As a parent myself, and even when I wasn't, I ALWAYS read what I sign. I TAKE THE TIME to read it. People are very foolish to just be signing and not reading.
     
  8. Aliceacc

    Aliceacc Multitudinous

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    That mom has a sick child; there's a LOT going on in her life right now. She's worried to death about what might or might not be wrong with her child, and that child is her entire life. (Unless, of course the child has siblings. In that case, she's not only worried to death about her sick child,but trying to pretend that evreything is normal for the siblings.) And she's trying to get dinner on the table every night and make sure there are clean clothes for everyone in the household. As she's doing those chores, she's wondering how on earth she'll manage to take yet another day off, in order to get her daughter to her next medical procedure, and who will watch the younger kids if the procedure goes beyond 3 pm.

    And I'm not sure how medical bills are handled in Canada, but in the US, she would be terrrified that one or two of the doctors might be out of network, or that the deductible would be more than they could handle financially.

    She's way beyond auto pilot. She's functioning on sheer will power, hoping beyond hope that she's keeping all the important balls in the air, and that when she inevitably drops one it won't be something too important.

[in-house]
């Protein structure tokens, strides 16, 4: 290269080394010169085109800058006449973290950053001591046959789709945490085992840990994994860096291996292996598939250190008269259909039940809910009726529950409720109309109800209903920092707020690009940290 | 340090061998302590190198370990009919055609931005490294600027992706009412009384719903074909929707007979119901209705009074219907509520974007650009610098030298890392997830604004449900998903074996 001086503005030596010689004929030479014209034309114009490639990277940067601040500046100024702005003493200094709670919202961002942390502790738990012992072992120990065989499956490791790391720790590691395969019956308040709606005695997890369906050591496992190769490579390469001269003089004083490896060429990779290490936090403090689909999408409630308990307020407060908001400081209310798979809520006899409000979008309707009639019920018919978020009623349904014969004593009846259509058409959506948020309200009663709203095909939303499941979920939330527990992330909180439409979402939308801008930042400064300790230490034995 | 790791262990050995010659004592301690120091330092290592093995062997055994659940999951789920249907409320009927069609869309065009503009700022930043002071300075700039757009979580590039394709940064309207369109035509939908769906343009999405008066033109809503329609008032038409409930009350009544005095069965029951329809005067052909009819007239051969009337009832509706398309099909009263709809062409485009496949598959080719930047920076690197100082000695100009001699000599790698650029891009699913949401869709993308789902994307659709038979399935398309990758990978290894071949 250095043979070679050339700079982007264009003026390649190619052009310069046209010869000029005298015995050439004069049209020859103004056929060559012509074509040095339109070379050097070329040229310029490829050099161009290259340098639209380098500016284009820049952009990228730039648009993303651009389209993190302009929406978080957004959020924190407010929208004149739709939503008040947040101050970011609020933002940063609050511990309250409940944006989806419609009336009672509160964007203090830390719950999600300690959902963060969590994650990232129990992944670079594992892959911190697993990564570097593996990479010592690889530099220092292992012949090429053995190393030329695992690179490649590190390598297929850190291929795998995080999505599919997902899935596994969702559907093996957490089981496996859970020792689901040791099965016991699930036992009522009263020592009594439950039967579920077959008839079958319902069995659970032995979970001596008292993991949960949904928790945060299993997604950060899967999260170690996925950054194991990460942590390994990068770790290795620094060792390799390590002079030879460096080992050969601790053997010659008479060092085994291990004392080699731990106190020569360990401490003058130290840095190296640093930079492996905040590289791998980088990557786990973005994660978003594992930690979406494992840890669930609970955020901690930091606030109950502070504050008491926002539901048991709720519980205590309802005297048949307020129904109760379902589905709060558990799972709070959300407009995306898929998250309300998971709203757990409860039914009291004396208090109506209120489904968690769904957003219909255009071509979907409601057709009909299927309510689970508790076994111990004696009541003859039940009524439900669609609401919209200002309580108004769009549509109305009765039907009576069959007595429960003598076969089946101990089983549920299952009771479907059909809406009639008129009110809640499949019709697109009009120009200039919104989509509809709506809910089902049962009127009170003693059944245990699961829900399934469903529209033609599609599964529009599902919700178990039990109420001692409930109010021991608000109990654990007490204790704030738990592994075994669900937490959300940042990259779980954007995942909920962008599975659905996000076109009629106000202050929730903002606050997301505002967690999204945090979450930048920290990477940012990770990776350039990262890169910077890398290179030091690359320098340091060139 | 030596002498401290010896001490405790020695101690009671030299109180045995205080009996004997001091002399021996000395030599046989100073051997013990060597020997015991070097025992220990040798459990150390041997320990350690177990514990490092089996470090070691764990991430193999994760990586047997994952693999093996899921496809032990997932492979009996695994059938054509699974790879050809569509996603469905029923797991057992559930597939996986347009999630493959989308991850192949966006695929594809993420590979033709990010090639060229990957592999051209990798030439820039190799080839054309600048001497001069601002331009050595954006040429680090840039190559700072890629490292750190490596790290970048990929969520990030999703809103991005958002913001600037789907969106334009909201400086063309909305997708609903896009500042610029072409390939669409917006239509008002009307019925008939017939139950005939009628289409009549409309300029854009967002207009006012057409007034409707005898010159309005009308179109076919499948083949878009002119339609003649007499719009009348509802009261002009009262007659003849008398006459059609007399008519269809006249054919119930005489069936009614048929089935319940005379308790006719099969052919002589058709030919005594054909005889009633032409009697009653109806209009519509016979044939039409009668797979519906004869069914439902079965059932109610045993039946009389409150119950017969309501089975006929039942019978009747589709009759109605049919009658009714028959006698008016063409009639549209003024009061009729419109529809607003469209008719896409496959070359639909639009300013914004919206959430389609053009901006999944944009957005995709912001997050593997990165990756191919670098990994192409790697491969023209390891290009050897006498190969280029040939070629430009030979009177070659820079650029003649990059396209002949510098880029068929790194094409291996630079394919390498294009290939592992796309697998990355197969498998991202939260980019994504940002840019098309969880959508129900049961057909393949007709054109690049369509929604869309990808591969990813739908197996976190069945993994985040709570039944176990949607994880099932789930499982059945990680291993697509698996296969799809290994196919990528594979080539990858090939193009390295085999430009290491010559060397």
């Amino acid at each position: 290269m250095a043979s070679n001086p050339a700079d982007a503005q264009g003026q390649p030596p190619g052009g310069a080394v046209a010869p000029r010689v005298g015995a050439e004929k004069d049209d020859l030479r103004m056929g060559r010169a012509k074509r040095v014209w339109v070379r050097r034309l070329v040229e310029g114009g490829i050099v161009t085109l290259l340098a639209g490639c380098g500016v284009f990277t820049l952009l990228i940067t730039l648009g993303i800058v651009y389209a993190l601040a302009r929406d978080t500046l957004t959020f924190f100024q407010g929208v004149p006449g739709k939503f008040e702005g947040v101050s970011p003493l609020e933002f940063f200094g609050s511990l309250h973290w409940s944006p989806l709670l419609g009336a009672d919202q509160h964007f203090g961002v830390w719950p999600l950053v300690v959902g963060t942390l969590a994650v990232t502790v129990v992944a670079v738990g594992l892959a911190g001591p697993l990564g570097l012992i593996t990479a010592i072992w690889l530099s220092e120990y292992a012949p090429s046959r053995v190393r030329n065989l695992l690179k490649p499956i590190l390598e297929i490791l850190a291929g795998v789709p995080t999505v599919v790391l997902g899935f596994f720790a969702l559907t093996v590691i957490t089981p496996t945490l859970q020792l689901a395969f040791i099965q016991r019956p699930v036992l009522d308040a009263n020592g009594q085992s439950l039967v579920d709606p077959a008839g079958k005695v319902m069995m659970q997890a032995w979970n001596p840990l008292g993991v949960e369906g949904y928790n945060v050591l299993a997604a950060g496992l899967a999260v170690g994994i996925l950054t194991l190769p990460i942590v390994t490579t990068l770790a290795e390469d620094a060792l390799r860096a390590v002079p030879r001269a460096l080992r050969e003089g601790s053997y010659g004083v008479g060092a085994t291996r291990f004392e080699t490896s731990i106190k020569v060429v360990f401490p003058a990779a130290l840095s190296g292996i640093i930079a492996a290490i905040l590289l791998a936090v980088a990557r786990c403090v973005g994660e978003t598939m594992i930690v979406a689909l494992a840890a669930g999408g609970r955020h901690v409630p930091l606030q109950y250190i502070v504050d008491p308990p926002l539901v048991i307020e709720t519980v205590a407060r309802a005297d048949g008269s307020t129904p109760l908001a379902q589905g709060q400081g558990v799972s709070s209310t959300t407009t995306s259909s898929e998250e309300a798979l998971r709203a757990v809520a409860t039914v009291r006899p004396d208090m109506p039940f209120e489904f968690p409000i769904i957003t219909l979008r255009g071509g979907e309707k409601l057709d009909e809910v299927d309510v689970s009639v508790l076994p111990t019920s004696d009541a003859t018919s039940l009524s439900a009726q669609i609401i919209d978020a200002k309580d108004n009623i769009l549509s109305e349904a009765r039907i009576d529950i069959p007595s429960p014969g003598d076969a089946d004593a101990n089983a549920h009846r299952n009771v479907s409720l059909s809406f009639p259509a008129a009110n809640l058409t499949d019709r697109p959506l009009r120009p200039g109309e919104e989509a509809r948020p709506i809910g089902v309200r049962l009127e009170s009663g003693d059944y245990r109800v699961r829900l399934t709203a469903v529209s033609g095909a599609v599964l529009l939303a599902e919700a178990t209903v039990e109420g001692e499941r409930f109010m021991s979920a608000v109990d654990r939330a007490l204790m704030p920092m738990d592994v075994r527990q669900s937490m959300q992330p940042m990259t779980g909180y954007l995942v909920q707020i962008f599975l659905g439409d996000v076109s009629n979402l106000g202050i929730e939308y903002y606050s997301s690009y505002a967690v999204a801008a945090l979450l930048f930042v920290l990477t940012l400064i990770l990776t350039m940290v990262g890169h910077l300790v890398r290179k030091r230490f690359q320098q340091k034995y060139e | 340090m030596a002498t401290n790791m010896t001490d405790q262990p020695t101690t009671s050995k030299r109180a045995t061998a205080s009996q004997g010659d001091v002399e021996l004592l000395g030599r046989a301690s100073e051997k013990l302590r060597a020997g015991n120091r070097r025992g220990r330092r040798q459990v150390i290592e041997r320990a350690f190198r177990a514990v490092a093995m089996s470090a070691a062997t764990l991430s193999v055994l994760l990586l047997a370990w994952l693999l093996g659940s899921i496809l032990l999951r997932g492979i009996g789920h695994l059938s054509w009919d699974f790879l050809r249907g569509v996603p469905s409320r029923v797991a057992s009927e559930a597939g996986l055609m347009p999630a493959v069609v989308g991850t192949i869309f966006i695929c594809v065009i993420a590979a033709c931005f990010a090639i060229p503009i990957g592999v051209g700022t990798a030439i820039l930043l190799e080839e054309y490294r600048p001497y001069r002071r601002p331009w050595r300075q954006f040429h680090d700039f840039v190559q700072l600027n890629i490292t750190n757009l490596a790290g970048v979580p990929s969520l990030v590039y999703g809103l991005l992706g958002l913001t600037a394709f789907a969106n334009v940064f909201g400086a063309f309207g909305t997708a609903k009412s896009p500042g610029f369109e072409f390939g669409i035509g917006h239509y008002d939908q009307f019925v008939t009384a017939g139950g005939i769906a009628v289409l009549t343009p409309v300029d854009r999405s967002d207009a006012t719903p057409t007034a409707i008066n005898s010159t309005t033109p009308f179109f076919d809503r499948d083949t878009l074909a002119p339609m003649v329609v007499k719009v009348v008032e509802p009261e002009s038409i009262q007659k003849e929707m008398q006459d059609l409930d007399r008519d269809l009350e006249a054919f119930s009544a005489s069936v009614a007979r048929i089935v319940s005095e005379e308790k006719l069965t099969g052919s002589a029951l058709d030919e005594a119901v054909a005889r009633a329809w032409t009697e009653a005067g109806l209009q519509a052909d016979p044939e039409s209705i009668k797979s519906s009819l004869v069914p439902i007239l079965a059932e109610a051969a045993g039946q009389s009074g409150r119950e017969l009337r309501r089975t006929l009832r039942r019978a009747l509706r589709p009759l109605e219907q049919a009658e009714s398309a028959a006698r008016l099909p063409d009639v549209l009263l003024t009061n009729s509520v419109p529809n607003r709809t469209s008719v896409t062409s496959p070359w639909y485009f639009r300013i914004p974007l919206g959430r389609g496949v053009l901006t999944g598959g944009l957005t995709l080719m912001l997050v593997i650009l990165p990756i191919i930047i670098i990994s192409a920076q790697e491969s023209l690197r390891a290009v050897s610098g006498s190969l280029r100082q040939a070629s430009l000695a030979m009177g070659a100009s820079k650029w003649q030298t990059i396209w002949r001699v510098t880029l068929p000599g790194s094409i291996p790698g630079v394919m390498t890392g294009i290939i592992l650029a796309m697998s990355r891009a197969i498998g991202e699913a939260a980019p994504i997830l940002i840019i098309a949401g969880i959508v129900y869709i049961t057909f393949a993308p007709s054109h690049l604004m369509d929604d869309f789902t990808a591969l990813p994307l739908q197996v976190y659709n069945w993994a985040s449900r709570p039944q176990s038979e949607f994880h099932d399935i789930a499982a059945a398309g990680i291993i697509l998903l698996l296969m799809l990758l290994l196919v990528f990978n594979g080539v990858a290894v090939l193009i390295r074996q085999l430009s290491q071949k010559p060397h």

I'm sure she glanced at the paper as she was making dinner and helping a sibling with spelling words and signing it. And she forgot all about it 20 seconds later.
     
  9. JustMe

    JustMe Virtuoso

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    My parents never read anything they signed. Seriously. Never. I knew it was crazy even as a child! I'm not a mom, but I'm pretty certain that if I were, I'd read everything I'd sign and make a copy of it at home. But I'm a little obsessive like that. :)
     
  10. mmswm

    mmswm Moderator

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    Glad that you mentioned this. Oddly enough, I just signed a bunch of stuff this week for my oldest child. I have absolutely no clue what I signed. I very well could have signed over my next year's salary. I have no clue. Why do I have no clue? Well, I signed them as I was getting my youngest ready to go to the ER. That trip to the ER ended in emergency surgery and a near 72 hour "day" for me. I signed the forms so my oldest child wouldn't be in trouble at school the next that. At that moment, that's really as far as I could think.